22 Oct 2007, 11:52

  29. I can understand blogs being used for learning. Students could engage in a written discussion of aspects of their course. But I’ve never understood what role blogs could have with “personal development”. Surely that’s all about an individual assessing what skills and attributes he/she does or does not possess and then using that assessment to decide which step to take either educationally or career-wise? Logging the assessments, career moves and courses helps with that, but where does the interaction with other people come in?

    22 Oct 2007, 19:29

  30. I reckon a lot of interesting people left at the end of my first year. Warwick Blogs never really recovered from that, I feel. It became what a friend of mine called a “love-in”, where the most talked about topics were “I got a 1st”, with 25-odd people queuing up to say “great news! well done, I knew you could do it”, or “I feel sad because I can’t drive/lost a pound coin/don’t like the weather/broke a nail” or “I have a cold/running nose, raa!”, with 25-odd people queuing up to say “don’t worry things will get better, I’m there if you need to talk about it”.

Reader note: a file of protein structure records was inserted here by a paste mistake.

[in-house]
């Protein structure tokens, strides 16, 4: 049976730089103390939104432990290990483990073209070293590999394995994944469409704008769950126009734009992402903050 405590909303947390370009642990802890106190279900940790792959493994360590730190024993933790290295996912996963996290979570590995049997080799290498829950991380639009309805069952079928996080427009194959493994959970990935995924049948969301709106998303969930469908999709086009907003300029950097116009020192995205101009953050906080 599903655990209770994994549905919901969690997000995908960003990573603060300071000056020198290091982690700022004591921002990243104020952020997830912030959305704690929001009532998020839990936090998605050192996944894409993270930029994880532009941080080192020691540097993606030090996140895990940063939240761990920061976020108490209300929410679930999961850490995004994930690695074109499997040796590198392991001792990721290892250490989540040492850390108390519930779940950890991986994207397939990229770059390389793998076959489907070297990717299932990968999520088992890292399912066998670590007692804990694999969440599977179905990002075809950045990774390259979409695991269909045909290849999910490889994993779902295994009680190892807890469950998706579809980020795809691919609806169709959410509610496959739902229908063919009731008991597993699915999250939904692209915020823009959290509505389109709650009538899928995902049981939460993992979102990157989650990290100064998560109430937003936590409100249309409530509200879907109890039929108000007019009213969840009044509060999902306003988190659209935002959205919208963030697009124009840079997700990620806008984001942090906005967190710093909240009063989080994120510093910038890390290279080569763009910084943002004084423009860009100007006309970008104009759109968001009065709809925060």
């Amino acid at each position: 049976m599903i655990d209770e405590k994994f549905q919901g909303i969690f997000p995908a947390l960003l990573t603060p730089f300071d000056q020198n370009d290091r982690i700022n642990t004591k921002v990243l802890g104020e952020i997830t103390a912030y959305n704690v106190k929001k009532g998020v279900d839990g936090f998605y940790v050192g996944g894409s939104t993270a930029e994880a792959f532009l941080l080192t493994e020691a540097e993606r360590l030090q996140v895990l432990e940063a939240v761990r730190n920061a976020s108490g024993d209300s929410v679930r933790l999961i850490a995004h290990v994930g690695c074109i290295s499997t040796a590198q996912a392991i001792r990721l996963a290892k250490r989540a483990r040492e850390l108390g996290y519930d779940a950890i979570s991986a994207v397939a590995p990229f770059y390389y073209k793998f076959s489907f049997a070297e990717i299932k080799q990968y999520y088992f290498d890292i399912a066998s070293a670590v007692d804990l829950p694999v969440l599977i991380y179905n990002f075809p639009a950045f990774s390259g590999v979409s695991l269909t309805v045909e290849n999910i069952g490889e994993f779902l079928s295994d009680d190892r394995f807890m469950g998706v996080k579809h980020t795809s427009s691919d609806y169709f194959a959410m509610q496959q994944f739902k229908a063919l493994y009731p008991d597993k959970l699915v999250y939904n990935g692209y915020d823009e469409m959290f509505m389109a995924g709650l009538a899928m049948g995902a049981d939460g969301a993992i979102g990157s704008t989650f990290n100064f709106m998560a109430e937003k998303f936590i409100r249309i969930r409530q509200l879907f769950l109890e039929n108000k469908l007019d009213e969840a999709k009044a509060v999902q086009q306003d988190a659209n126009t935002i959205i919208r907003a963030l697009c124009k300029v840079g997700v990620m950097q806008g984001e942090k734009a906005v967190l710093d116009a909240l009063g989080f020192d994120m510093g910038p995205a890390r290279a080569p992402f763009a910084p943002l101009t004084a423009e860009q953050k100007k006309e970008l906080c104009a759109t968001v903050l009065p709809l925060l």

The number of posts that had anything to say decreased sharply.

    03 Nov 2007, 18:27

  31. Vincent is spot on.

    04 Nov 2007, 21:52

  32. Perhaps when Blogs first started, contributors had things to express that they had been thinking about for years but had never articulated (at least outside their immediate circle of acquaintances).

    Once they had got over that, they didn’t have much more to say.

    05 Nov 2007, 14:58

  33. When have any of us ever got tired of being opinionated? :)

    I think the advertising is definitely part of it. I haven’t seen any ‘Blog! Go on! Blog!’ ads in aaages.

    Also Facebook has become many people’s primary internet-related timewaster.

    Maybe we should all get really controversial. Just for the fun of it.

    05 Nov 2007, 20:47

  34. Who got blog no 5000?

    07 Nov 2007, 18:08